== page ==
`We have every reason to want peace'

Published : Jan 30, 2004 00:00 IST

Interview with Syed Nazir Ahmad Kashani.

REPUTED, fairly or otherwise, to be among the most closed and secretive political organisations in Jammu and Kashmir, the Jamaat-e-Islami now finds itself at the centre of events - sandwiched between hardliners, who want the organisation to support Islamists rejecting dialogue with India, and its rank-and-file, who want to come out of the decade-old cycle of violence in the creation of which they had a considerable role to play. The Hizbul Mujahideen, which drew most of its cadre from the Jamaat-e-Islami, has exerted enormous pressure on the organisation's leadership to back rejectionist leader Syed Ali Shah Geelani. The Jamaat-e-Islami's Amir, Syed Nazir Ahmad Kashani, is however deeply reluctant to embroil himself in ongoing political events, which he believes have made it impossible for the organisation to discharge the religio-political agenda that it has been implementing overground.

In this rare interview he gave Praveen Swami, Kashani discusses the ongoing peace process and the friction within his organisation. Excerpts:

Both Qazi Husain Ahmad of the Jamaat-e-Islami in Pakistan, and the Hizbul Mujahideen leadership there, have been quite critical of the India-Pakistan peace process. What is your position on the dialogue that is soon to begin?

If both these countries are coming closer, it is a matter of great happiness to the people of both countries. It is a good thing if peace is brought about. If the issues between both countries, including Kashmir, are resolved bearing in mind the interests of the people, both countries will progress.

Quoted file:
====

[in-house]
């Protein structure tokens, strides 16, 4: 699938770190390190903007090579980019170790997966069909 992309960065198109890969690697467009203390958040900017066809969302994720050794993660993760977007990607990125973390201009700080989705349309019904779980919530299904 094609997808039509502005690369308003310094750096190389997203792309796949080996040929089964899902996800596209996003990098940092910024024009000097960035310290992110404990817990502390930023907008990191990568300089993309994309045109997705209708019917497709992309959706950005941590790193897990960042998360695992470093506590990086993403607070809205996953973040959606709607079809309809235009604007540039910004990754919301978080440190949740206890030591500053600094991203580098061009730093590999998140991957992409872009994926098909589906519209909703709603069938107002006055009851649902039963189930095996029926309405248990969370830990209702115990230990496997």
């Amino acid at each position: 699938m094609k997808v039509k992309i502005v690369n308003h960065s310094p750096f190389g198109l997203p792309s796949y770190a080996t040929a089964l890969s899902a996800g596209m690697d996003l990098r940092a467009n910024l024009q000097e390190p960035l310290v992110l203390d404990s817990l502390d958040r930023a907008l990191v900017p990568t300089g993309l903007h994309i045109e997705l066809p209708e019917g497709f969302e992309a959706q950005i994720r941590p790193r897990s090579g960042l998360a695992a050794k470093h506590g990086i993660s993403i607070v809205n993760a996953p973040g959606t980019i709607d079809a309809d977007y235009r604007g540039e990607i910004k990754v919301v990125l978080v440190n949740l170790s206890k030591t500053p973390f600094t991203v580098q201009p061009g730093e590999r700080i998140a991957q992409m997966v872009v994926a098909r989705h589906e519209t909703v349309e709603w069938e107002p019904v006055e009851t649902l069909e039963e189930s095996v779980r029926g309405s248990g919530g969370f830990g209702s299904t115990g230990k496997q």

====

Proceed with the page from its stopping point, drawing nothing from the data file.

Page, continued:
Both countries have committed themselves to dialogue on all issues in the past, without noticeable results. What reasons do you have to be optimistic that things will be different this time?

I cannot talk about what I have not seen. This time around, that a beginning has been made despite the overall atmosphere is very good. Both countries have said they will work sincerely for the resolution of all issues, including Kashmir, and I pray to Allah to enable both countries to come closer and resolve their differences.

Do you believe that it is necessary, as some have argued, for representatives of the people of Jammu and Kashmir to be involved in the dialogue?

Naturally, as the dialogue progresses, India and Pakistan will have to ask the people of Jammu and Kashmir what they want.

How, in your view, will it be decided who represents the people of Jammu and Kashmir? Which faction of the APHC will it be? Who is to decide who has legitimacy?

Time will settle this question. The Kashmiris will also work for unity, and will make someone their representative. This will definitely happen. After all, it is the responsibility of the people of Jammu and Kashmir to choose a representative.

Parallel negotiations are also to begin between Deputy Prime Minister L.K. Advani, and the Abbas Ansari-led faction of the APHC. Do you see some hope in this?